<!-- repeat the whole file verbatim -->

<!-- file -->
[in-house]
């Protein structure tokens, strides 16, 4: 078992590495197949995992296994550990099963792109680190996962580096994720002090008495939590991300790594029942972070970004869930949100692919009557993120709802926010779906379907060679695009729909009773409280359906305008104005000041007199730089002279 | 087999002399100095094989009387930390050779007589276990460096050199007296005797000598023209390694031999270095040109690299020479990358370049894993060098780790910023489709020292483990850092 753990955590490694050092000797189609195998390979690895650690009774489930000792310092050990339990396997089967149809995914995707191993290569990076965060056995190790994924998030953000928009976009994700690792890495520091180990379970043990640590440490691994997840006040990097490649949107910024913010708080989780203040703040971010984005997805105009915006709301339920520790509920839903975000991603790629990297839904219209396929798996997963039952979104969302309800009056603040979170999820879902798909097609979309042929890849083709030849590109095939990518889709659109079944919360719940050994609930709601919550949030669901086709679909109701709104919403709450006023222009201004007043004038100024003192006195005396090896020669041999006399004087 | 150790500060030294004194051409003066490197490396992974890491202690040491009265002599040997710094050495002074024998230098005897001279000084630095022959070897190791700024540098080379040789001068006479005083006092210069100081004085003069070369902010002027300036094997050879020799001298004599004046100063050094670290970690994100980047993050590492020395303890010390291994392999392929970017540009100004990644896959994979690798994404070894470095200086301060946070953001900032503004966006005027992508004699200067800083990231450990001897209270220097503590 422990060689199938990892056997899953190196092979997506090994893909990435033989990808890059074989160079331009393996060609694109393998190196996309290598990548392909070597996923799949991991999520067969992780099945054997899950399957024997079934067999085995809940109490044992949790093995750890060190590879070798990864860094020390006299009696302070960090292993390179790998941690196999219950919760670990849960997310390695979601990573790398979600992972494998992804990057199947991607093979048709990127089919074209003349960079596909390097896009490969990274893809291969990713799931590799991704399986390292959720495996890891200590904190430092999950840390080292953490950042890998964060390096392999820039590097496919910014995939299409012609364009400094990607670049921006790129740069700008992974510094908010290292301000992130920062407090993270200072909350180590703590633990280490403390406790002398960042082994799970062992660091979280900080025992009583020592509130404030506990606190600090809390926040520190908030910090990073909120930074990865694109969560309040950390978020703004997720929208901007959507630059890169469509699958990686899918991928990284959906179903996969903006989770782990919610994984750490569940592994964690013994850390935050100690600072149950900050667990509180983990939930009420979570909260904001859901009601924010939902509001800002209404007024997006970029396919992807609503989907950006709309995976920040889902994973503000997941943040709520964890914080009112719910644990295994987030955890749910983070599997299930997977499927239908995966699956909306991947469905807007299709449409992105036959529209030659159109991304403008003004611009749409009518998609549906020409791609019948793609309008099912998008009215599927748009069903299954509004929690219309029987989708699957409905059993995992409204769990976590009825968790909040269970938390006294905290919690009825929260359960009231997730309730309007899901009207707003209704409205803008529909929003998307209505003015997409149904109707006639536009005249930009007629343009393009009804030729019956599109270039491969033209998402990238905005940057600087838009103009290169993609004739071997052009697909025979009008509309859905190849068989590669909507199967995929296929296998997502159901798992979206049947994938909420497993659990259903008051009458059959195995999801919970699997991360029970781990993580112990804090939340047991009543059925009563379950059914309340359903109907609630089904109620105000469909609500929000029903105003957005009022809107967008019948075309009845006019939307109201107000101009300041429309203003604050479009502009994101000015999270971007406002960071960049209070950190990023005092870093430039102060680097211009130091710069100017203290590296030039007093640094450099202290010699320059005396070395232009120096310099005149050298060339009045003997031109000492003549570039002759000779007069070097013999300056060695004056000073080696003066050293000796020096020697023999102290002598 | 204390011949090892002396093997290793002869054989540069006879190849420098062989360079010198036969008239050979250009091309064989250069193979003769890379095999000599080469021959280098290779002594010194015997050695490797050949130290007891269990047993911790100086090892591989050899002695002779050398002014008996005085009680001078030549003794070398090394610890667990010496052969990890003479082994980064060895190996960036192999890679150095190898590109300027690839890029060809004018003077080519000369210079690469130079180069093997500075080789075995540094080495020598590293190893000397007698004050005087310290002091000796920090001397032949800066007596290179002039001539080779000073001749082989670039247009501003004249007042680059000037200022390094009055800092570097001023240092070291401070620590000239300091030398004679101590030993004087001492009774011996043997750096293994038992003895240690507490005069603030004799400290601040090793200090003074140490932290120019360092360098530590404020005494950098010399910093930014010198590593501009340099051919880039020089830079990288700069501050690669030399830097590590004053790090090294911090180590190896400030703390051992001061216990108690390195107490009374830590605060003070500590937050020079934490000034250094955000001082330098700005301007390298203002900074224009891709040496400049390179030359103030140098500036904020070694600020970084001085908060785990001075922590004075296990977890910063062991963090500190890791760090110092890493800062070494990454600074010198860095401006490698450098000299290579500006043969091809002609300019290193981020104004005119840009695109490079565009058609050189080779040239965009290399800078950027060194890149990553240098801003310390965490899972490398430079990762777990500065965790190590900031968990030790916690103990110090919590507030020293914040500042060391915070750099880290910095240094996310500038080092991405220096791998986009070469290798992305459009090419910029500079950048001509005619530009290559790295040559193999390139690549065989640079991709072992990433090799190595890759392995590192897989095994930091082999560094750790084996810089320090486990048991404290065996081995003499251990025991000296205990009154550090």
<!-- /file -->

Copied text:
[in-house]
């Protein structure tokens, strides 16, 4: 078992590495197949995992296994550990099963792109680190996962580096994720002090008495939590991300790594029942972070970004869930949100692919009557993120709802926010779906379907060679695009729909009773409280359906305008104005000041007199730089002279 | 087999002399100095094989009387930390050779007589276990460096050199007296005797000598023209390694031999270095040109690299020479990358370049894993060098780790910023489709020292483990850092 753990955590490694050092000797189609195998390979690895650690009774489930000792310092050990339990396997089967149809995914995707191993290569990076965060056995190790994924998030953000928009976009994700690792890495520091180990379970043990640590440490691994997840006040990097490649949107910024913010708080989780203040703040971010984005997805105009915006709301339920520790509920839903975000991603790629990297839904219209396929798996997963039952979104969302309800009056603040979170999820879902798909097609979309042929890849083709030849590109095939990518889709659109079944919360719940050994609930709601919550949030669901086709679909109701709104919403709450006023222009201004007043004038100024003192006195005396090896020669041999006399004087 | 150790500060030294004194051409003066490197490396992974890491202690040491009265002599040997710094050495002074024998230098005897001279000084630095022959070897190791700024540098080379040789001068006479005083006092210069100081004085003069070369902010002027300036094997050879020799001298004599004046100063050094670290970690994100980047993050590492020395303890010390291994392999392929970017540009100004990644896959994979690798994404070894470095200086301060946070953001900032503004966006005027992508004699200067800083990231450990001897209270220097503590 422990060689199938990892056997899953190196092979997506090994893909990435033989990808890059074989160079331009393996060609694109393998190196996309290598990548392909070597996923799949991991999520067969992780099945054997899950399957024997079934067999085995809940109490044992949790093995750890060190590879070798990864860094020390006299009696302070960090292993390179790998941690196999219950919760670990849960997310390695979601990573790398979600992972494998992804990057199947991607093979048709990127089919074209003349960079596909390097896009490969990274893809291969990713799931590799991704399986390292959720495996890891200590904190430092999950840390080292953490950042890998964060390096392999820039590097496919910014995939299409012609364009400094990607670049921006790129740069700008992974510094908010290292301000992130920062407090993270200072909350180590703590633990280490403390406790002398960042082994799970062992660091979280900080025992009583020592509130404030506990606190600090809390926040520190908030910090990073909120930074990865694109969560309040950390978020703004997720929208901007959507630059890169469509699958990686899918991928990284959906179903996969903006989770782990919610994984750490569940592994964690013994850390935050100690600072149950900050667990509180983990939930009420979570909260904001859901009601924010939902509001800002209404007024997006970029396919992807609503989907950006709309995976920040889902994973503000997941943040709520964890914080009112719910644990295994987030955890749910983070599997299930997977499927239908995966699956909306991947469905807007299709449409992105036959529209030659159109991304403008003004611009749409009518998609549906020409791609019948793609309008099912998008009215599927748009069903299954509004929690219309029987989708699957409905059993995992409204769990976590009825968790909040269970938390006294905290919690009825929260359960009231997730309730309007899901009207707003209704409205803008529909929003998307209505003015997409149904109707006639536009005249930009007629343009393009009804030729019956599109270039491969033209998402990238905005940057600087838009103009290169993609004739071997052009697909025979009008509309859905190849068989590669909507199967995929296929296998997502159901798992979206049947994938909420497993659990259903008051009458059959195995999801919970699997991360029970781990993580112990804090939340047991009543059925009563379950059914309340359903109907609630089904109620105000469909609500929000029903105003957005009022809107967008019948075309009845006019939307109201107000101009300041429309203003604050479009502009994101000015999270971007406002960071960049209070950190990023005092870093430039102060680097211009130091710069100017203290590296030039007093640094450099202290010699320059005396070395232009120096310099005149050298060339009045003997031109000492003549570039002759000779007069070097013999300056060695004056000073080696003066050293000796020096020697023999102290002598 | 204390011949090892002396093997290793002869054989540069006879190849420098062989360079010198036969008239050979250009091309064989250069193979003769890379095999000599080469021959280098290779002594010194015997050695490797050949130290007891269990047993911790100086090892591989050899002695002779050398002014008996005085009680001078030549003794070398090394610890667990010496052969990890003479082994980064060895190996960036192999890679150095190898590109300027690839890029060809004018003077080519000369210079690469130079180069093997500075080789075995540094080495020598590293190893000397007698004050005087310290002091000796920090001397032949800066007596290179002039001539080779000073001749082989670039247009501003004249007042680059000037200022390094009055800092570097001023240092070291401070620590000239300091030398004679101590030993004087001492009774011996043997750096293994038992003895240690507490005069603030004799400290601040090793200090003074140490932290120019360092360098530590404020005494950098010399910093930014010198590593501009340099051919880039020089830079990288700069501050690669030399830097590590004053790090090294911090180590190896400030703390051992001061216990108690390195107490009374830590605060003070500590937050020079934490000034250094955000001082330098700005301007390298203002900074224009891709040496400049390179030359103030140098500036904020070694600020970084001085908060785990001075922590004075296990977890910063062991963090500190890791760090110092890493800062070494990454600074010198860095401006490698450098000299290579500006043969091809002609300019290193981020104004005119840009695109490079565009058609050189080779040239965009290399800078950027060194890149990553240098801003310390965490899972490398430079990762777990500065965790190590900031968990030790916690103990110090919590507030020293914040500042060391915070750099880290910095240094996310500038080092991405220096791998986009070469290798992305459009090419910029500079950048001509005619530009290559790295040559193999390139690549065989640079991709072992990433090799190595890759392995590192897989095994930091082999560094750790084996810089320090486990048991404290065996081995003499251990025991000296205990009154550090």